More Muslim women in metro Detroit defy stares and prejudice by
wearing head scarves
A RETURN TO TRADITION
At 19, Sandra Jawad decided she wanted to wear an Islamic head scarf.
Her mother's response: a long lecture on how that could draw prejudice
and limit her career options. "She told me, it's going to be hard. ...
It'll make things difficult," Jawad said, recalling a four-hour talk
with her mom in their Dearborn home last July.
Jawad eventually convinced her family to let her wear the head scarf.
And six months later, her 44-year-old mother began wearing one, too,
spurred by her daughter's religious awakening.
The two are part of the growing number of Muslim women in Michigan
choosing to wear the head scarves, known as hijab, with many donning
them at increasingly younger ages.
The upswing is driven by increased attendance at local mosques and
Islamic schools, where clerics often describe hijab as the flag of Islam.
And the local trend mirrors an increased use of hijab among women in
the Middle East and Europe, where Islamic beliefs in Muslim
communities have intensified. In the past, women often waited until
reaching their teenage years or middle age before putting on hijab,
but now, even elementary school-age children are wearing them.
The changes represent a fundamental shift in how Muslim youth identify
themselves. But it comes with a price.
Some "look at us, smirk, stick out their tongues or shout out the
window, 'Why do you have that on?'" said Arrwa Mogalli, 29, of
Dearborn, who has worn hijab since she was 11. "You have nuns totally
covered ... and no one questions it. But when a Muslim does it, we're
from outer space."
Flip through Fordson High School yearbooks and you'll see a marked
change. In 1990, only seven seniors at the Dearborn school wore hijab
in their class photos. That's less than 5% of the female students in
the senior class of a public school with a student body that's at
least 85% of Arab descent.
In the class of 2006, 78 are wearing hijab -- 40% of the women in the
WEARING HIJAB AFFECTS WOMAN'S HUSBAND, TOO
Detroit Free Press,
Her mother, grandmother, and all her aunts had never worn hijab. And
for the first 44 years of her life, neither did Sandra Amen-Bryan, a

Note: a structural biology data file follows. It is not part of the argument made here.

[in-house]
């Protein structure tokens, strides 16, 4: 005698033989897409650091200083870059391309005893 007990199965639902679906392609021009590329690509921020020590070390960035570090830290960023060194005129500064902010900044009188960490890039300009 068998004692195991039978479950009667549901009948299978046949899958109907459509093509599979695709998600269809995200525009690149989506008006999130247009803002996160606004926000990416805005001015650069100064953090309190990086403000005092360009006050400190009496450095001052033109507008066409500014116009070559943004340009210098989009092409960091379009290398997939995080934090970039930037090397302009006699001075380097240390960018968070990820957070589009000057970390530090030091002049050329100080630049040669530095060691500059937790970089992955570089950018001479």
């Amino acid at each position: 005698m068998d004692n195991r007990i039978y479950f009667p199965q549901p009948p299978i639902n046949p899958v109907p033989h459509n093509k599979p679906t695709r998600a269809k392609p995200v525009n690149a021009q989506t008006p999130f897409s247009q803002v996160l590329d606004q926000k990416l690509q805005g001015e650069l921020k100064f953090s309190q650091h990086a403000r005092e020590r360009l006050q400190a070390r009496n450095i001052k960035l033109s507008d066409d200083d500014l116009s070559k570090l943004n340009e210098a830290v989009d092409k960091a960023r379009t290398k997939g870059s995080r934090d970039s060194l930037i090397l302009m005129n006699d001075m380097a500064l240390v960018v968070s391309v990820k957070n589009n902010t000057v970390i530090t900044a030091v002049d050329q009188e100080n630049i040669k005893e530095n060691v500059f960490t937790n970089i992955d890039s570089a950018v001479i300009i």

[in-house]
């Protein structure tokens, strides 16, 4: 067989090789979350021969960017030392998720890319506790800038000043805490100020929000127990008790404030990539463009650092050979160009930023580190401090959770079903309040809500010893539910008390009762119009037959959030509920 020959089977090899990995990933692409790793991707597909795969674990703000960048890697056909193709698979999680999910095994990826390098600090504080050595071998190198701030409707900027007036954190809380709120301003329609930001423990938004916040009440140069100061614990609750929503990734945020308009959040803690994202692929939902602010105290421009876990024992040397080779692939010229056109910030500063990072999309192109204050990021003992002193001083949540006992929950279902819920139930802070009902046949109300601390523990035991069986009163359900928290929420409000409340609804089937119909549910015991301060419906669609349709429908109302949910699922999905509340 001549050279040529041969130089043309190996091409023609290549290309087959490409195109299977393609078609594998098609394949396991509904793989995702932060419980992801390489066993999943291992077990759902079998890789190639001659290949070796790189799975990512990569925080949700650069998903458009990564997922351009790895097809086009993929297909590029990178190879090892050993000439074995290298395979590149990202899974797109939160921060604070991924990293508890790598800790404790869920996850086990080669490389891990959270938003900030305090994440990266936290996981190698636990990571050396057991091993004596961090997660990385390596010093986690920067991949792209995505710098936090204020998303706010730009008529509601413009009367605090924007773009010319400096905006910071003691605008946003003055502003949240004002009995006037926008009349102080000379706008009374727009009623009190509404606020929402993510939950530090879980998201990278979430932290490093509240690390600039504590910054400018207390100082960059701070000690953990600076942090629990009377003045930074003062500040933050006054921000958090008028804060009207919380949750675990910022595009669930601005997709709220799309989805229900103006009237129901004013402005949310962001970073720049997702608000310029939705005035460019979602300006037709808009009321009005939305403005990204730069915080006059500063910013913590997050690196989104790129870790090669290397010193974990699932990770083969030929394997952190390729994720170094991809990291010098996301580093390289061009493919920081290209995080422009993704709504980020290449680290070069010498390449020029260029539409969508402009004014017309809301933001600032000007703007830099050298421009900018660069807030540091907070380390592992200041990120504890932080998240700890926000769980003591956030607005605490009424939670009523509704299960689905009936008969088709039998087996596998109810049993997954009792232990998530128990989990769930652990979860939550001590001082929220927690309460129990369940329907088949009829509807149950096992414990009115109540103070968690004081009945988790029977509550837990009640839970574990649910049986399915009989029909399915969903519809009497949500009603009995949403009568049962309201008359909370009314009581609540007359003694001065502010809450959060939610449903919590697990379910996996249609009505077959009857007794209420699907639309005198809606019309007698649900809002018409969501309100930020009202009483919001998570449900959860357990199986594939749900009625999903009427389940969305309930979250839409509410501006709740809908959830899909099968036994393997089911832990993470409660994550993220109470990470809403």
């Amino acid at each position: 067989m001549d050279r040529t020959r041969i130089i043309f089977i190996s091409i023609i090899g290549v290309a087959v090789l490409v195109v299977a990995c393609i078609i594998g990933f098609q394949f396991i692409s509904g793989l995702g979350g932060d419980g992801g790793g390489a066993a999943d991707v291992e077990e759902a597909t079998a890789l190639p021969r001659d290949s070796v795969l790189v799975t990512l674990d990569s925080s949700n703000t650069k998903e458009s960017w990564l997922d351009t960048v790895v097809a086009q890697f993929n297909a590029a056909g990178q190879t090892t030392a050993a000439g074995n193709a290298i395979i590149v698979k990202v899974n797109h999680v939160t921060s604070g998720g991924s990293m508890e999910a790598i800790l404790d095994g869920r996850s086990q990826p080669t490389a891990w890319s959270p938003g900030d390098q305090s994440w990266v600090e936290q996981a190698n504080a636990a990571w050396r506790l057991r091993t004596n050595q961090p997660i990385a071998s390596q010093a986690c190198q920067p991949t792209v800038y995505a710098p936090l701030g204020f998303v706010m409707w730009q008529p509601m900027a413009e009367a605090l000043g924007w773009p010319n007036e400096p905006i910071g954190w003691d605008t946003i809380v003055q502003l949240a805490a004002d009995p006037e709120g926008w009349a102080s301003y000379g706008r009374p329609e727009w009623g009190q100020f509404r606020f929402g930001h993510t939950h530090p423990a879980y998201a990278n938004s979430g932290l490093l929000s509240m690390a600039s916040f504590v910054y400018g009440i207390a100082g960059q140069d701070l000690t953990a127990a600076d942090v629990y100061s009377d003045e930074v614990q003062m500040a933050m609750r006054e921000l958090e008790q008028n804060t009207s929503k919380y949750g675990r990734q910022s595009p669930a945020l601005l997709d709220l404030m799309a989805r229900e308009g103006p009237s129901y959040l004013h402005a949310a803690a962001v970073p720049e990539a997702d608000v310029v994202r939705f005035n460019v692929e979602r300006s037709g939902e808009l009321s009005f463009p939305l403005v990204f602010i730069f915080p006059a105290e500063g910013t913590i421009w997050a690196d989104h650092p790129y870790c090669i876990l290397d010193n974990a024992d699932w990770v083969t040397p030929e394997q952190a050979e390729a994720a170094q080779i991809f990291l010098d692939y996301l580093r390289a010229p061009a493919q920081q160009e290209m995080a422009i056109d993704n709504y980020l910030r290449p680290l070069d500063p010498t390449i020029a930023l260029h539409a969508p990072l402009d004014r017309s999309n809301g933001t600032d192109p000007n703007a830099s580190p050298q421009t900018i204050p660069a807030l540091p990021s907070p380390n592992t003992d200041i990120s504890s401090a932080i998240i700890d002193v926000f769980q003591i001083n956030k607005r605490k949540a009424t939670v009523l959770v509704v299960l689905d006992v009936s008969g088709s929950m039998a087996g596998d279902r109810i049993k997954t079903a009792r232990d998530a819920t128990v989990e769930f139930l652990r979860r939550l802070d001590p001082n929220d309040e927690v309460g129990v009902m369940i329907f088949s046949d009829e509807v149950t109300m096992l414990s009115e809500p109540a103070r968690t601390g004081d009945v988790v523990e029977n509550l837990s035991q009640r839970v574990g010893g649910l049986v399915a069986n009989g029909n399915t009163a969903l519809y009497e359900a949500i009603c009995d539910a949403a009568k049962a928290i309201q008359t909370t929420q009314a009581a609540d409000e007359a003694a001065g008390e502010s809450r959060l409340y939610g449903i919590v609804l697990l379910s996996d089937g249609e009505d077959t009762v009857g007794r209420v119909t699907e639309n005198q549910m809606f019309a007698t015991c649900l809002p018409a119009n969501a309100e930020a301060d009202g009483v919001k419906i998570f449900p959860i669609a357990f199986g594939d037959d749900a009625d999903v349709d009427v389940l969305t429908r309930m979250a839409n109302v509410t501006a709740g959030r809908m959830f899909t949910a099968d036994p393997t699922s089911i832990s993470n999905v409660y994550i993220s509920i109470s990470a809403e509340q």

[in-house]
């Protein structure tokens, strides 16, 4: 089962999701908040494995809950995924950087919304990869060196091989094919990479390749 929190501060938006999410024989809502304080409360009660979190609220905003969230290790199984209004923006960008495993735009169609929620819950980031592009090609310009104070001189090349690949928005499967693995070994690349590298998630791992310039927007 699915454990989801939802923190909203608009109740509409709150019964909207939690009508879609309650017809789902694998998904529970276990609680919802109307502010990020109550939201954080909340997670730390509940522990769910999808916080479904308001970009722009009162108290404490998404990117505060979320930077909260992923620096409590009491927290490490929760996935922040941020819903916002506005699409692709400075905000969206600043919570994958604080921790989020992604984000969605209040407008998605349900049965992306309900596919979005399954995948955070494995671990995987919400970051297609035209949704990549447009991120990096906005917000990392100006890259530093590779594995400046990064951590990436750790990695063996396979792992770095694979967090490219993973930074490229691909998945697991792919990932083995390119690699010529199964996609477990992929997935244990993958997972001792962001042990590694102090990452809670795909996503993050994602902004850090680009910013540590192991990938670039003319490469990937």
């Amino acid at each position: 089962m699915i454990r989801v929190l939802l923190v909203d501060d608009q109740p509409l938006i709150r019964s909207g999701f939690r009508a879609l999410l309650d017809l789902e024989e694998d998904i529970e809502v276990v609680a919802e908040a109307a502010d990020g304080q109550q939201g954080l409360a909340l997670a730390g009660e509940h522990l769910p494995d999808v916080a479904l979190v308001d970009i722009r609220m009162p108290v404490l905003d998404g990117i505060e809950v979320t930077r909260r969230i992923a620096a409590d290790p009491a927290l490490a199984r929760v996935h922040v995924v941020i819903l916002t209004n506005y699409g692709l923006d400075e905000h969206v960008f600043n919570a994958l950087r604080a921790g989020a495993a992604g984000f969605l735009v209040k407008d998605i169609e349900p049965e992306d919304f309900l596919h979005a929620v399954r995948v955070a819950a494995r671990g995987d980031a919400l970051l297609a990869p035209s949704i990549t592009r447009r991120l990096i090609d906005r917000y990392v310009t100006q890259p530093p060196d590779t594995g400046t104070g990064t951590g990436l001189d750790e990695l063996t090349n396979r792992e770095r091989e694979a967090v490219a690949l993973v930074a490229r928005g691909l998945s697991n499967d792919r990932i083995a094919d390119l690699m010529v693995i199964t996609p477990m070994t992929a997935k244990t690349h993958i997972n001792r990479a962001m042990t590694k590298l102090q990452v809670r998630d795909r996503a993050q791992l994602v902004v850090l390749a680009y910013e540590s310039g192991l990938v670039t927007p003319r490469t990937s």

third-generation American living in Dearborn.
But with the anti-Muslim backlash after the Sept. 11, 2001, attacks
weighing on her mind, Amen-Bryan decided to put on a head scarf in
November 2003 on Eid, an Islamic holy day that marks the end of
Ramadan. When in public, she's kept it on ever since.
"I was not going to blend into the background," said Amen-Bryan, 48.
"I was going to stand up and say, 'This is who I am, this is who I'm
proud of, and this is what I'm willing to struggle for.' "
But the decision strained her 15-year marriage to a Christian-raised man.
For most of her life, Amen-Bryan wasn't particularly religious and had
rarely attended mosques with her husband.
So when he came home one day from work to see her wearing hijab, "I
thought it was a joke, that she was playing around," recalled her
husband, Keith Bryan. "To have that dramatic change was quite shocking."
Bryan, who sees himself as more spiritual than overtly religious,
wondered what friends and family would think.
I felt "kind of spinned off into a different life," Bryan said. "She's
going this way, and I'm headed this way. ... There was an uncertainty:
'What does that mean for our relationship?' "
Amen-Bryan's decision came after months of internal debate in which
she wrestled with questions about the meaning and purpose of life. The
grandchild of Lebanese immigrants, she was attending more mosque
events and associating more with religious women.
"The defining moment for me came when I realized how much legislation
had been developed and passed and how much this administration was
trying to convince the population that Islam is the enemy," said
Amen-Bryan, a mental health therapist. "And the more I saw that Islam
was being demonized in the media, the question I put to myself was,
... 'Are you going to take a stand?'"
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